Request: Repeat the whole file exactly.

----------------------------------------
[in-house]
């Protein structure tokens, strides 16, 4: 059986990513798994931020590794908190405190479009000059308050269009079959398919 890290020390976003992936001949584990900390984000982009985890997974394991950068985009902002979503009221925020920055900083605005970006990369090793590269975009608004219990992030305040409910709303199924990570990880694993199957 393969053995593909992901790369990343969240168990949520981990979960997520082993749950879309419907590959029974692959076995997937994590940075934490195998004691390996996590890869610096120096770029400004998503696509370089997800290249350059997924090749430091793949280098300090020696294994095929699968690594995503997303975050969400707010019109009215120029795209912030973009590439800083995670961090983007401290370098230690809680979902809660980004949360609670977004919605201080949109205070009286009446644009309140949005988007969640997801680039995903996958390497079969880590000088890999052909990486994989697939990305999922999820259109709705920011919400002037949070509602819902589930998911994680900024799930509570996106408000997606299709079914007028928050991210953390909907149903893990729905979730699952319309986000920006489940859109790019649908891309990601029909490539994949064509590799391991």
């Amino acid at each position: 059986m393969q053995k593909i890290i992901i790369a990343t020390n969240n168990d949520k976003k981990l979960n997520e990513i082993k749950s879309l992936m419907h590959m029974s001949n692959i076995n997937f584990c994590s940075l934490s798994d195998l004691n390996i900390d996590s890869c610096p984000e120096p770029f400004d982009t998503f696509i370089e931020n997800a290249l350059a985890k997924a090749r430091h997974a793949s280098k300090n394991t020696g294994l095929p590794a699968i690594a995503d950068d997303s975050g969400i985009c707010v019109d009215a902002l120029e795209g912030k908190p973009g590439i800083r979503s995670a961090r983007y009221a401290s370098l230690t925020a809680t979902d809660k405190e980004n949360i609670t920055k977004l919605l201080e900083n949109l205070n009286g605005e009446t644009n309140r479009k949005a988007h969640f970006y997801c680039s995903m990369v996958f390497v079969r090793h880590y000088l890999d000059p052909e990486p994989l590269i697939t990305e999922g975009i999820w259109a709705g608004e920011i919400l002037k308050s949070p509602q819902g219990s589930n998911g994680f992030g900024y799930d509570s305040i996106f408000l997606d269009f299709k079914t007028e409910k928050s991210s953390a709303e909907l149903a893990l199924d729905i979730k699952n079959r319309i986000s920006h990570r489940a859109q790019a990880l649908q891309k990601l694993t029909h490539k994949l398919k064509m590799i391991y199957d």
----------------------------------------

[in-house]
């Protein structure tokens, strides 16, 4: 059986990513798994931020590794908190405190479009000059308050269009079959398919 890290020390976003992936001949584990900390984000982009985890997974394991950068985009902002979503009221925020920055900083605005970006990369090793590269975009608004219990992030305040409910709303199924990570990880694993199957 393969053995593909992901790369990343969240168990949520981990979960997520082993749950879309419907590959029974692959076995997937994590940075934490195998004691390996996590890869610096120096770029400004998503696509370089997800290249350059997924090749430091793949280098300090020696294994095929699968690594995503997303975050969400707010019109009215120029795209912030973009590439800083995670961090983007401290370098230690809680979902809660980004949360609670977004919605201080949109205070009286009446644009309140949005988007969640997801680039995903996958390497079969880590000088890999052909990486994989697939990305999922999820259109709705920011919400002037949070509602819902589930998911994680900024799930509570996106408000997606299709079914007028928050991210953390909907149903893990729905979730699952319309986000920006489940859109790019649908891309990601029909490539994949064509590799391991």
């Amino acid at each position: 059986m393969q053995k593909i890290i992901i790369a990343t020390n969240n168990d949520k976003k981990l979960n997520e990513i082993k749950s879309l992936m419907h590959m029974s001949n692959i076995n997937f584990c994590s940075l934490s798994d195998l004691n390996i900390d996590s890869c610096p984000e120096p770029f400004d982009t998503f696509i370089e931020n997800a290249l350059a985890k997924a090749r430091h997974a793949s280098k300090n394991t020696g294994l095929p590794a699968i690594a995503d950068d997303s975050g969400i985009c707010v019109d009215a902002l120029e795209g912030k908190p973009g590439i800083r979503s995670a961090r983007y009221a401290s370098l230690t925020a809680t979902d809660k405190e980004n949360i609670t920055k977004l919605l201080e900083n949109l205070n009286g605005e009446t644009n309140r479009k949005a988007h969640f970006y997801c680039s995903m990369v996958f390497v079969r090793h880590y000088l890999d000059p052909e990486p994989l590269i697939t990305e999922g975009i999820w259109a709705g608004e920011i919400l002037k308050s949070p509602q819902g219990s589930n998911g994680f992030g900024y799930d509570s305040i996106f408000l997606d269009f299709k079914t007028e409910k928050s991210s953390a709303e909907l149903a893990l199924d729905i979730k699952n079959r319309i986000s920006h990570r489940a859109q790019a990880l649908q891309k990601l694993t029909h490539k994949l398919k064509m590799i391991y199957d």